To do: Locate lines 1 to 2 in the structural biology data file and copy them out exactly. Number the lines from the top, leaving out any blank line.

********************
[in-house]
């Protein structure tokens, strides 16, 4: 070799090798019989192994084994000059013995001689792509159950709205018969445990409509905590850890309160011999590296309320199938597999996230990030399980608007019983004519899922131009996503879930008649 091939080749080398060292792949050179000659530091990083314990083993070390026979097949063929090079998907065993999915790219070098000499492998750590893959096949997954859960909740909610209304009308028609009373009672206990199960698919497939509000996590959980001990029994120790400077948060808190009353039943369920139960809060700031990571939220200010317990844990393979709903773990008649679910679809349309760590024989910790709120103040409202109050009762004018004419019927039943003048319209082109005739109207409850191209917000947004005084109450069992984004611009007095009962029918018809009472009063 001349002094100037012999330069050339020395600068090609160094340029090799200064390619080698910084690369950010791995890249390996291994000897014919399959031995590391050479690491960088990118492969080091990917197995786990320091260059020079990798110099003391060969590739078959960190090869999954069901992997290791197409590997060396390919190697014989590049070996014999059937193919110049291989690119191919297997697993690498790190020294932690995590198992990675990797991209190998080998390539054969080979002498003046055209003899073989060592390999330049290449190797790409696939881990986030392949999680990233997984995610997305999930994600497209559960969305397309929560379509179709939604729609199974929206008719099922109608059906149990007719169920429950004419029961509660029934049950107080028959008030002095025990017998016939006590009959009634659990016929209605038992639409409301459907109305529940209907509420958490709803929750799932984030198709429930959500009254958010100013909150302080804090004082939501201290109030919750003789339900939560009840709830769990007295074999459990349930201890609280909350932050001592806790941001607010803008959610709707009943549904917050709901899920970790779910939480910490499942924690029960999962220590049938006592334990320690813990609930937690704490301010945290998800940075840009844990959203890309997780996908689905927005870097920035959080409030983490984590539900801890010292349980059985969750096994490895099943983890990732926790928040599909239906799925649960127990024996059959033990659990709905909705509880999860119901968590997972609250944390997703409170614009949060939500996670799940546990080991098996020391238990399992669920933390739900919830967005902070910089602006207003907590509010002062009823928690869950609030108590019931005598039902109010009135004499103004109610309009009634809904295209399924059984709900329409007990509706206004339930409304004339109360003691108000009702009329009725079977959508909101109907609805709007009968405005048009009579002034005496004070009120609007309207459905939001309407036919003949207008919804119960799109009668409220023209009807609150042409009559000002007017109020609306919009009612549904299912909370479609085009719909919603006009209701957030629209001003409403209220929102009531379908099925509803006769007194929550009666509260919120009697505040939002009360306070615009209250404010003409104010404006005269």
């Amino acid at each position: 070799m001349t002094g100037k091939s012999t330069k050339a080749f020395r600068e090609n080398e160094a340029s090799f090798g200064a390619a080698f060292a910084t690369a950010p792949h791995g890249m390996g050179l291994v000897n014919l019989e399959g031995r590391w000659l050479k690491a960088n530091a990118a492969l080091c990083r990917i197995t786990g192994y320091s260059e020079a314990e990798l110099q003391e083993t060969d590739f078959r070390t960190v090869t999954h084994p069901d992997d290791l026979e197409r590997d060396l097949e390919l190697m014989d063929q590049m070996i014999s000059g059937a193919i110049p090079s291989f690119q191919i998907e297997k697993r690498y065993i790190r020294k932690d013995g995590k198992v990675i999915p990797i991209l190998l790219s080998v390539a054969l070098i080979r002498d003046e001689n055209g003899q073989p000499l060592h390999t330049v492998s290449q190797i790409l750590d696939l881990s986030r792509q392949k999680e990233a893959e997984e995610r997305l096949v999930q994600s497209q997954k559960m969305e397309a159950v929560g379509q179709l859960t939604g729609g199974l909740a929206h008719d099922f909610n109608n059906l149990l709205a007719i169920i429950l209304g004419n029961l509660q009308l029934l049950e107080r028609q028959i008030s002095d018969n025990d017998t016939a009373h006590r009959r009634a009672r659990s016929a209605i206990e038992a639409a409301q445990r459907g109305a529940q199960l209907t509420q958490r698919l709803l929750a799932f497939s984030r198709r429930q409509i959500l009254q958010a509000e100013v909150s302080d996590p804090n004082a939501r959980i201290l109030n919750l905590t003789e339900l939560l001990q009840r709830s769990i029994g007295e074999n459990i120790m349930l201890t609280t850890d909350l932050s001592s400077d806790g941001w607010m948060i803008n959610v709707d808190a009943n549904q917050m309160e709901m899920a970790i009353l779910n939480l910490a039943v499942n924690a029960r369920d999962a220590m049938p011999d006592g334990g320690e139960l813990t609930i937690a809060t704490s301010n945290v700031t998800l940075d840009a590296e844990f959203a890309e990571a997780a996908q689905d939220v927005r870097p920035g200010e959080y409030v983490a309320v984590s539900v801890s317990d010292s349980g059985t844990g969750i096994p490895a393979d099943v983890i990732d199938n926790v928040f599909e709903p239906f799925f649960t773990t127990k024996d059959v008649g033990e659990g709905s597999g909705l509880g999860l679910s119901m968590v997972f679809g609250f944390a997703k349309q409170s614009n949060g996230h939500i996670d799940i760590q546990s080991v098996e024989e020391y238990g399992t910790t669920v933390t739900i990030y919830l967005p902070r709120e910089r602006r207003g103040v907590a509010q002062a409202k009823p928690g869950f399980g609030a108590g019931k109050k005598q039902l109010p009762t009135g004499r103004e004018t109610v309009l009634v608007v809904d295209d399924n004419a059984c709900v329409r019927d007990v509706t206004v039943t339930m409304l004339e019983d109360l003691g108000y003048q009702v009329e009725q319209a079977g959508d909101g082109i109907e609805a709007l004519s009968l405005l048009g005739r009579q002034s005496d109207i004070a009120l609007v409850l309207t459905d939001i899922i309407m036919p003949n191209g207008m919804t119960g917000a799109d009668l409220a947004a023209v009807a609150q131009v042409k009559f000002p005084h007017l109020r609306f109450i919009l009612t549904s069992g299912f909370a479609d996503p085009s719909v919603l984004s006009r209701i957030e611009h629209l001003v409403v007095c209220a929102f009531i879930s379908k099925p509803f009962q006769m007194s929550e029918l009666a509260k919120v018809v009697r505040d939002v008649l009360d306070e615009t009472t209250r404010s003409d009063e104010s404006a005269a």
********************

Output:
[in-house]
């Protein structure tokens, strides 16, 4: 070799090798019989192994084994000059013995001689792509159950709205018969445990409509905590850890309160011999590296309320199938597999996230990030399980608007019983004519899922131009996503879930008649 091939080749080398060292792949050179000659530091990083314990083993070390026979097949063929090079998907065993999915790219070098000499492998750590893959096949997954859960909740909610209304009308028609009373009672206990199960698919497939509000996590959980001990029994120790400077948060808190009353039943369920139960809060700031990571939220200010317990844990393979709903773990008649679910679809349309760590024989910790709120103040409202109050009762004018004419019927039943003048319209082109005739109207409850191209917000947004005084109450069992984004611009007095009962029918018809009472009063 001349002094100037012999330069050339020395600068090609160094340029090799200064390619080698910084690369950010791995890249390996291994000897014919399959031995590391050479690491960088990118492969080091990917197995786990320091260059020079990798110099003391060969590739078959960190090869999954069901992997290791197409590997060396390919190697014989590049070996014999059937193919110049291989690119191919297997697993690498790190020294932690995590198992990675990797991209190998080998390539054969080979002498003046055209003899073989060592390999330049290449190797790409696939881990986030392949999680990233997984995610997305999930994600497209559960969305397309929560379509179709939604729609199974929206008719099922109608059906149990007719169920429950004419029961509660029934049950107080028959008030002095025990017998016939006590009959009634659990016929209605038992639409409301459907109305529940209907509420958490709803929750799932984030198709429930959500009254958010100013909150302080804090004082939501201290109030919750003789339900939560009840709830769990007295074999459990349930201890609280909350932050001592806790941001607010803008959610709707009943549904917050709901899920970790779910939480910490499942924690029960999962220590049938006592334990320690813990609930937690704490301010945290998800940075840009844990959203890309997780996908689905927005870097920035959080409030983490984590539900801890010292349980059985969750096994490895099943983890990732926790928040599909239906799925649960127990024996059959033990659990709905909705509880999860119901968590997972609250944390997703409170614009949060939500996670799940546990080991098996020391238990399992669920933390739900919830967005902070910089602006207003907590509010002062009823928690869950609030108590019931005598039902109010009135004499103004109610309009009634809904295209399924059984709900329409007990509706206004339930409304004339109360003691108000009702009329009725079977959508909101109907609805709007009968405005048009009579002034005496004070009120609007309207459905939001309407036919003949207008919804119960799109009668409220023209009807609150042409009559000002007017109020609306919009009612549904299912909370479609085009719909919603006009209701957030629209001003409403209220929102009531379908099925509803006769007194929550009666509260919120009697505040939002009360306070615009209250404010003409104010404006005269």